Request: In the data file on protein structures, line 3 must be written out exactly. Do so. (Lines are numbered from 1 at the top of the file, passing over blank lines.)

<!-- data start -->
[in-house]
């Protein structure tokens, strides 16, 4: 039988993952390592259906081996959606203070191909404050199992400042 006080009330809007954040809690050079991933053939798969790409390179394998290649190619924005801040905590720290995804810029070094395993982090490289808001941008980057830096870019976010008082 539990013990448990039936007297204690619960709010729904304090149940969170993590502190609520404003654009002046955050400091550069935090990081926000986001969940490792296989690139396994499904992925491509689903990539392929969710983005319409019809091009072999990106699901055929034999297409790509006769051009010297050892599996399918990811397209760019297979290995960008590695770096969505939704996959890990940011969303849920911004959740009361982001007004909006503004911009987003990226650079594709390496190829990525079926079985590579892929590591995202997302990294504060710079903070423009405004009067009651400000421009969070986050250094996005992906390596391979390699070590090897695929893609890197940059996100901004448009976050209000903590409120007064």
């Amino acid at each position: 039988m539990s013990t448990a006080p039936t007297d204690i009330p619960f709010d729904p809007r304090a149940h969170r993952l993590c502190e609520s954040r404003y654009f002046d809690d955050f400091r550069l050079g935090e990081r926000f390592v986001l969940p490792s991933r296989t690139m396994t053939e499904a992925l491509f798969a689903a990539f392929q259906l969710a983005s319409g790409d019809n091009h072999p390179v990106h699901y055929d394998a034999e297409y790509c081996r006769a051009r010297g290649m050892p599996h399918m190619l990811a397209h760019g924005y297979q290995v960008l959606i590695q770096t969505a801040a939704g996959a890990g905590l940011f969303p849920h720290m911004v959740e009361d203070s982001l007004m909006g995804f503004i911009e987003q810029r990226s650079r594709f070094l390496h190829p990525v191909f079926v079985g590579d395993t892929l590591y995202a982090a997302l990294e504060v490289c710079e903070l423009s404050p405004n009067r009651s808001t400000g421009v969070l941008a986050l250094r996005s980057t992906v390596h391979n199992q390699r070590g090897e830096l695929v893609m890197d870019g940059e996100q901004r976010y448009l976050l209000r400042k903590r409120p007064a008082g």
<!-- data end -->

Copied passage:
């Amino acid at each position: 039988m539990s013990t448990a006080p039936t007297d204690i009330p619960f709010d729904p809007r304090a149940h969170r993952l993590c502190e609520s954040r404003y654009f002046d809690d955050f400091r550069l050079g935090e990081r926000f390592v986001l969940p490792s991933r296989t690139m396994t053939e499904a992925l491509f798969a689903a990539f392929q259906l969710a983005s319409g790409d019809n091009h072999p390179v990106h699901y055929d394998a034999e297409y790509c081996r006769a051009r010297g290649m050892p599996h399918m190619l990811a397209h760019g924005y297979q290995v960008l959606i590695q770096t969505a801040a939704g996959a890990g905590l940011f969303p849920h720290m911004v959740e009361d203070s982001l007004m909006g995804f503004i911009e987003q810029r990226s650079r594709f070094l390496h190829p990525v191909f079926v079985g590579d395993t892929l590591y995202a982090a997302l990294e504060v490289c710079e903070l423009s404050p405004n009067r009651s808001t400000g421009v969070l941008a986050l250094r996005s980057t992906v390596h391979n199992q390699r070590g090897e830096l695929v893609m890197d870019g940059e996100q901004r976010y448009l976050l209000r400042k903590r409120p007064a008082g």